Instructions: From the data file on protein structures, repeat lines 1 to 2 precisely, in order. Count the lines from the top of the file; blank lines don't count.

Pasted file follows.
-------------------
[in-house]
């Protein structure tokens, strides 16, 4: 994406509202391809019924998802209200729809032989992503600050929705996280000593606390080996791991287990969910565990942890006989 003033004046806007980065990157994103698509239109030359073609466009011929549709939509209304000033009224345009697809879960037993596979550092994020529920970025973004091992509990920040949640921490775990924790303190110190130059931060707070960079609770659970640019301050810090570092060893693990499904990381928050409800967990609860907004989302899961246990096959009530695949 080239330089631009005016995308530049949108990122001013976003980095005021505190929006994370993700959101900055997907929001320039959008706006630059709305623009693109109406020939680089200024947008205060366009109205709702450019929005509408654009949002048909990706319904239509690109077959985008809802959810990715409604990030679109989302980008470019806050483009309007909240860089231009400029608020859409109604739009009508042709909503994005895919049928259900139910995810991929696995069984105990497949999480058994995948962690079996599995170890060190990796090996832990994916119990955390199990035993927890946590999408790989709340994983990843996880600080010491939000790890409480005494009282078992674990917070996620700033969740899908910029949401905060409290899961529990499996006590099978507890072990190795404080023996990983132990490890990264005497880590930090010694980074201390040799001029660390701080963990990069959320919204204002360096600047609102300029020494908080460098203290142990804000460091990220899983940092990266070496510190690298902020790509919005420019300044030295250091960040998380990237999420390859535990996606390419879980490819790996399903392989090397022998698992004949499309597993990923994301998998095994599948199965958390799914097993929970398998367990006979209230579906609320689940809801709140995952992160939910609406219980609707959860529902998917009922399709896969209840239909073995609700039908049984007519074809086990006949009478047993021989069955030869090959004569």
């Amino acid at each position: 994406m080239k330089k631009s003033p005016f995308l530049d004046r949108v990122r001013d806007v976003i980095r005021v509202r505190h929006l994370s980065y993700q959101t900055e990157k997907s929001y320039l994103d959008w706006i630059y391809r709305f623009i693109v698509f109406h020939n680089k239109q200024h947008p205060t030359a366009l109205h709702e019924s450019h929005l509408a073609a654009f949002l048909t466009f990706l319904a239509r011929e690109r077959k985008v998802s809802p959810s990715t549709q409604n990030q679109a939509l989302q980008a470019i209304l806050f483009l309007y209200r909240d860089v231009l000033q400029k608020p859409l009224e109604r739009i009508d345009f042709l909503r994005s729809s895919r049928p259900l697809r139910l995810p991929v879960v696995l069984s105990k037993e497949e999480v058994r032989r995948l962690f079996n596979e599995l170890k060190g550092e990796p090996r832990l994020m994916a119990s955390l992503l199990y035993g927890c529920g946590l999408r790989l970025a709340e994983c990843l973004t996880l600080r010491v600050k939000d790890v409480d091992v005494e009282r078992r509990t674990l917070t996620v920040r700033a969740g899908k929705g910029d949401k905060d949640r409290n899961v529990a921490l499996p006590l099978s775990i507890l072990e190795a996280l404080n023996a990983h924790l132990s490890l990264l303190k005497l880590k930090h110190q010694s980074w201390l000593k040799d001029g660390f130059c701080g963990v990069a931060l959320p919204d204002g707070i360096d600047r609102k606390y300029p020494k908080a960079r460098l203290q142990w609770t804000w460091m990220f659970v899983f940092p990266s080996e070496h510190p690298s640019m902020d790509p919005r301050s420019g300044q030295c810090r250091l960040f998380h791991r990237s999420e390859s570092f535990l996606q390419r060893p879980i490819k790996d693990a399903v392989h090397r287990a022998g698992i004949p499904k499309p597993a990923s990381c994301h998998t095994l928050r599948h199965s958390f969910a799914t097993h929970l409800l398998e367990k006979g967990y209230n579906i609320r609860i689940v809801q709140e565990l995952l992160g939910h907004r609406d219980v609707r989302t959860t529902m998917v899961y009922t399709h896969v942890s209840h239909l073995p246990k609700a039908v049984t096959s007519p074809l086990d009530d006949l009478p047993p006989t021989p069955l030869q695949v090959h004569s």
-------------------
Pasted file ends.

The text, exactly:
[in-house]
């Protein structure tokens, strides 16, 4: 994406509202391809019924998802209200729809032989992503600050929705996280000593606390080996791991287990969910565990942890006989 003033004046806007980065990157994103698509239109030359073609466009011929549709939509209304000033009224345009697809879960037993596979550092994020529920970025973004091992509990920040949640921490775990924790303190110190130059931060707070960079609770659970640019301050810090570092060893693990499904990381928050409800967990609860907004989302899961246990096959009530695949 080239330089631009005016995308530049949108990122001013976003980095005021505190929006994370993700959101900055997907929001320039959008706006630059709305623009693109109406020939680089200024947008205060366009109205709702450019929005509408654009949002048909990706319904239509690109077959985008809802959810990715409604990030679109989302980008470019806050483009309007909240860089231009400029608020859409109604739009009508042709909503994005895919049928259900139910995810991929696995069984105990497949999480058994995948962690079996599995170890060190990796090996832990994916119990955390199990035993927890946590999408790989709340994983990843996880600080010491939000790890409480005494009282078992674990917070996620700033969740899908910029949401905060409290899961529990499996006590099978507890072990190795404080023996990983132990490890990264005497880590930090010694980074201390040799001029660390701080963990990069959320919204204002360096600047609102300029020494908080460098203290142990804000460091990220899983940092990266070496510190690298902020790509919005420019300044030295250091960040998380990237999420390859535990996606390419879980490819790996399903392989090397022998698992004949499309597993990923994301998998095994599948199965958390799914097993929970398998367990006979209230579906609320689940809801709140995952992160939910609406219980609707959860529902998917009922399709896969209840239909073995609700039908049984007519074809086990006949009478047993021989069955030869090959004569």